January 22, 2015

Avalanche danger in Chugach State Park will be on the rise through Friday, and possibly into Saturday.  A winter weather advisory is currently in effect from 4pm today through 6am Saturday with 5-11 inches expected in town, which likely means significantly higher accumulations in the mountains.  Wind are forecast to be light, but this is questionable and winds will likely contribute to some areas being more heavily loaded than others.

The pre-storm snow surfaces in the mid to upper elevations of the park are a mixed-bag of varying crusts, dense snow, and some exposed ice.  Surface hoar may exist in areas, especially those more sheltered from the wind, and faceting at and near the surface has been extensive.  These weak snow grains, crusts, and dense slabs that will underlie the new snow will provide for weak layers and weak interfaces susceptible to human, and possibly naturally, triggered avalanches.

New snow, or storm snow, instabilities at the new-old snow interface are expected to be the primary avalanche concern through this weekend.  This will include loose snow avalanches, or sluffs, and storm slabs.  However, persistent weak layers (depth hoar, surface hoar, and faceted layers) remain deeper in the snowpack and may be more susceptible to triggering given the additional load of new snow.  The warm weather of last week followed by the subsequent re-freeze did contribute to stabilization of these potentially dangerous layers, but it did not eliminate them as a concern.  On the contrary, they may now be harder to trigger but potentially more disastrous: a low probability but high consequence scenario.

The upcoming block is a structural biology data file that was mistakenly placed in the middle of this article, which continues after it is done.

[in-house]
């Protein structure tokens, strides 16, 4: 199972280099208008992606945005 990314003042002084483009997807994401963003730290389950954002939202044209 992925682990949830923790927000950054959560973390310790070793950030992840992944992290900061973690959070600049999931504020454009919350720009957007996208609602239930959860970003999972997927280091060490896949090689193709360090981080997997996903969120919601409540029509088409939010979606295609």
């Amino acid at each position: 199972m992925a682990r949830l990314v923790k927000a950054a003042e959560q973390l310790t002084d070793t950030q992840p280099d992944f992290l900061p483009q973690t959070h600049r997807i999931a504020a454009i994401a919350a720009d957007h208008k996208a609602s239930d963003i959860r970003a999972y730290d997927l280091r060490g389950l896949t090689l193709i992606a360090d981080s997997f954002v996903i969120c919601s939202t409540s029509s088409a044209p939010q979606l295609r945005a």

As for the new snow instabilities; be on the lookout for red flags and obvious signs of instability like recent avalanches, cracking, collapsing, “whumphing” sounds, and areas that have been more heavily loaded by the wind and appear fat/bulbous/pillowy or have a denser, textured surface with a hollow feel.  These clues are the mountains’ way of signaling danger!

It will be VERY IMPORTANT to approach the mountains with caution and respect during and immediately following this storm.  You will need to take the time to conduct your own local assessment of snow and avalanche conditions, and make your travel decisions accordingly.  Digging in the snow, analyzing layers, and conducting stability tests will be especially important for assessing the dangers of deeper persistent slab avalanche problems associated with the aforementioned persistent weak layers.

Please remember, the information provided by the Anchorage Avalanche Center is no substitute for an adequate level of experience and knowledge necessary for traveling through avalanche terrain safely.  It is only a reference point, a single piece of a complex puzzle, and is meant to help enhance your awareness.

Anchorage Avalanche Center staff will be participating in a demanding professional development opportunity for the next week.  It is likely that there will be no further updates until the beginning of February, but efforts will be made to provide pertinent information as best possible.

If you are out in Chugach State Park, please let us know what you’re finding in regard to snow and avalanche conditions.  PLEASE submit your observations!

Play safe out there and enjoy the new snow!!

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